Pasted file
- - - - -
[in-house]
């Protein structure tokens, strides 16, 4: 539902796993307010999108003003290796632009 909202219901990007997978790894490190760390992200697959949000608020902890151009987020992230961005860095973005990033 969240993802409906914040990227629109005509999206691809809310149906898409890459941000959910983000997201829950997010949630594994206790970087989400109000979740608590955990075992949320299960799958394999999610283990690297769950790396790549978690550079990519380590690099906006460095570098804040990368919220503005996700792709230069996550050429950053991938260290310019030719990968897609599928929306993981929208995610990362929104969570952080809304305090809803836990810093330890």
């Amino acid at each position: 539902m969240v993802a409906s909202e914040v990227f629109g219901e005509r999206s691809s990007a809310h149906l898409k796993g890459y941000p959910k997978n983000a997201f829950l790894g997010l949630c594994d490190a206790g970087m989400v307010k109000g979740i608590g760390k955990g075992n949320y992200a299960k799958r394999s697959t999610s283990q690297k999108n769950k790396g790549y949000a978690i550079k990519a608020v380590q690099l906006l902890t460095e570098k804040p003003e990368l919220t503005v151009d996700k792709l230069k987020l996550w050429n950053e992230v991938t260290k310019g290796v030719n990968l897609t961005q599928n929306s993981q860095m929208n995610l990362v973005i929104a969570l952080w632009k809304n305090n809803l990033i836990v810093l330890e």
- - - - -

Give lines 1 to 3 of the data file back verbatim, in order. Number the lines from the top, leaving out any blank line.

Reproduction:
[in-house]
């Protein structure tokens, strides 16, 4: 539902796993307010999108003003290796632009 909202219901990007997978790894490190760390992200697959949000608020902890151009987020992230961005860095973005990033 969240993802409906914040990227629109005509999206691809809310149906898409890459941000959910983000997201829950997010949630594994206790970087989400109000979740608590955990075992949320299960799958394999999610283990690297769950790396790549978690550079990519380590690099906006460095570098804040990368919220503005996700792709230069996550050429950053991938260290310019030719990968897609599928929306993981929208995610990362929104969570952080809304305090809803836990810093330890």
């Amino acid at each position: 539902m969240v993802a409906s909202e914040v990227f629109g219901e005509r999206s691809s990007a809310h149906l898409k796993g890459y941000p959910k997978n983000a997201f829950l790894g997010l949630c594994d490190a206790g970087m989400v307010k109000g979740i608590g760390k955990g075992n949320y992200a299960k799958r394999s697959t999610s283990q690297k999108n769950k790396g790549y949000a978690i550079k990519a608020v380590q690099l906006l902890t460095e570098k804040p003003e990368l919220t503005v151009d996700k792709l230069k987020l996550w050429n950053e992230v991938t260290k310019g290796v030719n990968l897609t961005q599928n929306s993981q860095m929208n995610l990362v973005i929104a969570l952080w632009k809304n305090n809803l990033i836990v810093l330890e």